Molecular mechanisms of intrinsic skin aging and retinoid-induced repair and reversal

James Varani, Gary J. Fisher, Sewon Kang, John J. Voorhees

Research output: Contribution to journalArticle

Abstract

Past studies have shown that topical treatment of sun-exposed skin with all-trans retinoic acid improves the clinical and histologic appearance of the skin. This is associated with a reduction in matrix metalloproteinase elaboration and with expression of a newly synthesized collagenous matrix. Whether retinoid therapy might have a similar impact on the appearance of intrinsically aged skin is not known. This study, using human skin in organ culture and epidermal keratinocytes and fibroblasts in monolayer culture, show that retinoic acid stimulates growth of both keratinocytes and fibroblasts and stimulates extracellular matrix production by the fibroblasts. Adult skin from sun-exposed and sun-protected sites responds equally well to retinoic acid, whereas neonatal skin is much less responsive under the same conditions. The implications of this are (i) that retinoids may be able to repair intrinsically aged skin as well as photoaged skin, and (ii) that retinoids modulate human skin cell function in a manner that is age-related, and not simply a response to photodamage.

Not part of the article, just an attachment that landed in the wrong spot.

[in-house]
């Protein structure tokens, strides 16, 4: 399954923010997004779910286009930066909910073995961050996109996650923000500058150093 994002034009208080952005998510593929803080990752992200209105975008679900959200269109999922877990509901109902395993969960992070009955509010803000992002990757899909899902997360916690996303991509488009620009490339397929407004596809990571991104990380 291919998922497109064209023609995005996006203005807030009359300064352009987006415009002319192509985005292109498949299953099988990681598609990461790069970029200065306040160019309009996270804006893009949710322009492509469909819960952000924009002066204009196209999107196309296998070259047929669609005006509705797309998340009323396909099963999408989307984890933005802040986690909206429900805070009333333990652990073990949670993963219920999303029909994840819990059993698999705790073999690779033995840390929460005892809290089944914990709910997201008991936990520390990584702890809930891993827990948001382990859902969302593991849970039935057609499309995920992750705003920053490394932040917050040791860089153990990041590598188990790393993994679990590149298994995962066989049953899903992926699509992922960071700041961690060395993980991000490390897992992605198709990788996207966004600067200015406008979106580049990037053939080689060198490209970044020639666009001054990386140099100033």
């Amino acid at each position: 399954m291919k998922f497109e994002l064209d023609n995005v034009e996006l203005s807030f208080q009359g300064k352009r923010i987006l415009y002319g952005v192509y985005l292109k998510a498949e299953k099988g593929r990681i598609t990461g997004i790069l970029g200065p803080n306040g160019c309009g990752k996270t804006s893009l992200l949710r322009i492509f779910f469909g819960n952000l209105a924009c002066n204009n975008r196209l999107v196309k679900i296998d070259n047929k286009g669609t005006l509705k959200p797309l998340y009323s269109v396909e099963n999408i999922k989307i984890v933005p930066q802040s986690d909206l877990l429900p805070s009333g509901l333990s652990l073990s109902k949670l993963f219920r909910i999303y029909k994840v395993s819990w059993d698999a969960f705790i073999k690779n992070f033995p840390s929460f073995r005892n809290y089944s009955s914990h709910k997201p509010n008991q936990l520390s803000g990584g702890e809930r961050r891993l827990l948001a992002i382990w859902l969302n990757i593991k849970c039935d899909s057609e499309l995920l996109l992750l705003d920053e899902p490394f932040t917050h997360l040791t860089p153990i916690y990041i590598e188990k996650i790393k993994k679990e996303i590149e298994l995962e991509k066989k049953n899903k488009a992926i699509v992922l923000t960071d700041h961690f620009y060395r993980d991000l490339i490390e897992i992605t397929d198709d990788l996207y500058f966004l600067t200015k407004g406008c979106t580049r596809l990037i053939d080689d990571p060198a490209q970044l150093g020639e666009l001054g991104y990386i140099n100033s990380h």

Original languageEnglish (US)
Pages (from-to)57-60
Number of pages4
JournalJournal of Investigative Dermatology Symposium Proceedings
Volume3
Issue number1
StatePublished - 1998
Externally publishedYes

Fingerprint

Skin Aging
Retinoids
Skin
Solar System
Tretinoin
Fibroblasts
Keratinocytes
Organ Culture Techniques
Matrix Metalloproteinases
Extracellular Matrix

Keywords

  • Collagen
  • Fibroblasts
  • Intrinsic aging
  • Keratinocytes
  • Matrix metallo- proteinase
  • Photo-damage
  • Retinoic acid

ASJC Scopus subject areas

  • Dermatology

Cite this

Molecular mechanisms of intrinsic skin aging and retinoid-induced repair and reversal. / Varani, James; Fisher, Gary J.; Kang, Sewon; Voorhees, John J.

In: Journal of Investigative Dermatology Symposium Proceedings, Vol. 3, No. 1, 1998, p. 57-60.

Research output: Contribution to journalArticle

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